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Scientific reasoning is material inference: Combining confirmation, discovery, and explanation

  • Author(s) / Creator(s)
  • Whereas an inference (deductive as well as inductive) is usually viewed as being valid in virtue of its argument form, the present paper argues that scientific reasoning is material inference, i.e., justified in virtue of its content. A material inference is licensed by the empirical content embodied in the concepts contained in the premises and conclusion. Understanding scientific reasoning as material inference has the advantage of combining different aspects of scientific reasoning, such as confirmation, discovery, and explanation. This approach explains why these different aspects (including discovery) can be rational without conforming to formal schemes, and why scientific reasoning is local, i.e., justified only in certain domains and contingent on particular empirical facts. The notion of material inference also fruitfully interacts with accounts of conceptual change and psychological theories of concepts.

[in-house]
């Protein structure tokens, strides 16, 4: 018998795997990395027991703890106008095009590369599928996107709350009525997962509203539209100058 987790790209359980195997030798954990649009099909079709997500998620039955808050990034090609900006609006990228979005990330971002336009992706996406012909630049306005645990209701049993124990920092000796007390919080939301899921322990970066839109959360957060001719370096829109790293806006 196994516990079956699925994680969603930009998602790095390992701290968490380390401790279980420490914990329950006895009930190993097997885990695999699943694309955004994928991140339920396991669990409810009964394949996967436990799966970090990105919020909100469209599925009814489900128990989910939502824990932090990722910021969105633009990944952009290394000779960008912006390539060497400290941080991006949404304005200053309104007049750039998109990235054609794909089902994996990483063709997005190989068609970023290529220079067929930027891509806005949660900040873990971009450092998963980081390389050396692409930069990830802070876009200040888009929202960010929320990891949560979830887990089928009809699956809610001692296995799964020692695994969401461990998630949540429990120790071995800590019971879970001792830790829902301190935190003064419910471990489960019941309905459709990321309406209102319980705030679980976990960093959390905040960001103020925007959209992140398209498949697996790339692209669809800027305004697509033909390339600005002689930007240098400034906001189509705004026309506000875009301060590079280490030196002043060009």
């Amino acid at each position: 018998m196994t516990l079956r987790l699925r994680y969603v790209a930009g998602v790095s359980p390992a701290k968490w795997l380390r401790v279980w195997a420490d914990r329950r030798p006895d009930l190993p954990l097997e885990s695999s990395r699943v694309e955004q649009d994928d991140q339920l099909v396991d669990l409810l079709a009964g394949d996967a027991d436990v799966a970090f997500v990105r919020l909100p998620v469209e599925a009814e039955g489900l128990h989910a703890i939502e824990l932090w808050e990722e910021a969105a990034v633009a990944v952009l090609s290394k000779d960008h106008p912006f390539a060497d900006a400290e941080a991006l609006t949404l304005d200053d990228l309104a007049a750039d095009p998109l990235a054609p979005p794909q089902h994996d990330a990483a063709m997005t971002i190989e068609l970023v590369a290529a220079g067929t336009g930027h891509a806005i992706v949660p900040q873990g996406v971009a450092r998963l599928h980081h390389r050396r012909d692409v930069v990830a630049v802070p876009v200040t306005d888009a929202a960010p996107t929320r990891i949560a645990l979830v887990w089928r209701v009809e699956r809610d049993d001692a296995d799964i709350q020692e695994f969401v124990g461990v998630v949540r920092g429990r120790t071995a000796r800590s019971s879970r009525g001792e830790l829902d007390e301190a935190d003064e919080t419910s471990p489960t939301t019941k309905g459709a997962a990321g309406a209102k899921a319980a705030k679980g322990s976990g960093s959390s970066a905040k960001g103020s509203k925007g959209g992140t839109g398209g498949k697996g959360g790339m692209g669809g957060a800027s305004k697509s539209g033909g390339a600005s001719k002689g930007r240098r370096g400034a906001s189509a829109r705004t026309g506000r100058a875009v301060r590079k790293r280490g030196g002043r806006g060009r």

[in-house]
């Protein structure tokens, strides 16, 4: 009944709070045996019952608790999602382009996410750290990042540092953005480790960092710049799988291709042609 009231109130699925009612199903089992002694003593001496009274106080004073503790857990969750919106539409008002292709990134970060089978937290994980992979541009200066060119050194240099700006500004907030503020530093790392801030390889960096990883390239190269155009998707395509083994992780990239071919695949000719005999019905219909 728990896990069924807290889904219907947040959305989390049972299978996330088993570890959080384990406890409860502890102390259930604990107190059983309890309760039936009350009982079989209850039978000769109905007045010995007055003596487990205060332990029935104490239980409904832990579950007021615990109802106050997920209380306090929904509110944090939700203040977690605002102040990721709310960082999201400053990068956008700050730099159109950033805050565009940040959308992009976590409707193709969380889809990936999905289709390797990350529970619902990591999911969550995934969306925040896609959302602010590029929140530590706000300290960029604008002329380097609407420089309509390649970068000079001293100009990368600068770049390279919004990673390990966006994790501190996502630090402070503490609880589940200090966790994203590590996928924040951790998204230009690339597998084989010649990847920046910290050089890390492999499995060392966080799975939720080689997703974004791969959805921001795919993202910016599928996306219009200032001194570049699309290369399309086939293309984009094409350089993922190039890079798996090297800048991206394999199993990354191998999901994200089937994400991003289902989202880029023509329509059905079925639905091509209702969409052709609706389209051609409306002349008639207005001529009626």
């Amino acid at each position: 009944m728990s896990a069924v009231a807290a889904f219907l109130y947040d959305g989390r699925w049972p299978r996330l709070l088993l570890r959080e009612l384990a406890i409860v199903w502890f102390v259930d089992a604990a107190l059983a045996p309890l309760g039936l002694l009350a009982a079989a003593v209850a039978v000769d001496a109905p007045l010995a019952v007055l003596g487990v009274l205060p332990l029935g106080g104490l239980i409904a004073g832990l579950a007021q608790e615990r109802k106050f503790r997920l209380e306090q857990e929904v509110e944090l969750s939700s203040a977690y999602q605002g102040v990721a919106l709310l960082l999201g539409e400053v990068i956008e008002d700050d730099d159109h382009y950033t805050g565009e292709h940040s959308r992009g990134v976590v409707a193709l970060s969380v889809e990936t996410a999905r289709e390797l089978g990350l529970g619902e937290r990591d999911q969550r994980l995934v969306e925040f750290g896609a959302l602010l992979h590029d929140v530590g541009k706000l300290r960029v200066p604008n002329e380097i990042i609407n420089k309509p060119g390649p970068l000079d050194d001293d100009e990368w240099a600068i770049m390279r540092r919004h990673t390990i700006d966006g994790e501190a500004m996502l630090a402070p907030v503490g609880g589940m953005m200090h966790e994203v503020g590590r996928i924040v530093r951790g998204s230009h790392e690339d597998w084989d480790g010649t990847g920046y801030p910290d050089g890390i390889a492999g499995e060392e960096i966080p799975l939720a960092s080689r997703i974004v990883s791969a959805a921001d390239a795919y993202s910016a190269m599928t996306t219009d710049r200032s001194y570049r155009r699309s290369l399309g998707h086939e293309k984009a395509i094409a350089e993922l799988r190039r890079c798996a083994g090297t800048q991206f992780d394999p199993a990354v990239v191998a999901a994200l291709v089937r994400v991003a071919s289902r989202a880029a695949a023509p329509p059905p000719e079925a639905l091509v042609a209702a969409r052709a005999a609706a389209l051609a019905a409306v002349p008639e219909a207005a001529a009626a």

• Date created
    2010
  • Subjects / Keywords
  • Type of Item
    Article (Published)
  • DOI
    https://doi.org/10.7939/R3K931M77
  • License
    © 2010 I. Brigandt et al. This version of this article is open access and can be downloaded and shared. The original author(s) and source must be cited.
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  • Citation for previous publication
    • Brigandt, I. (2010). Scientific reasoning is material inference: Combining confirmation, discovery, and explanation. International Studies in the Philosophy of Science, 24(1), 31-43. http://doi.org/10.1080/02698590903467101
  • Link to related item
    http://doi.org/10.1080/02698590903467101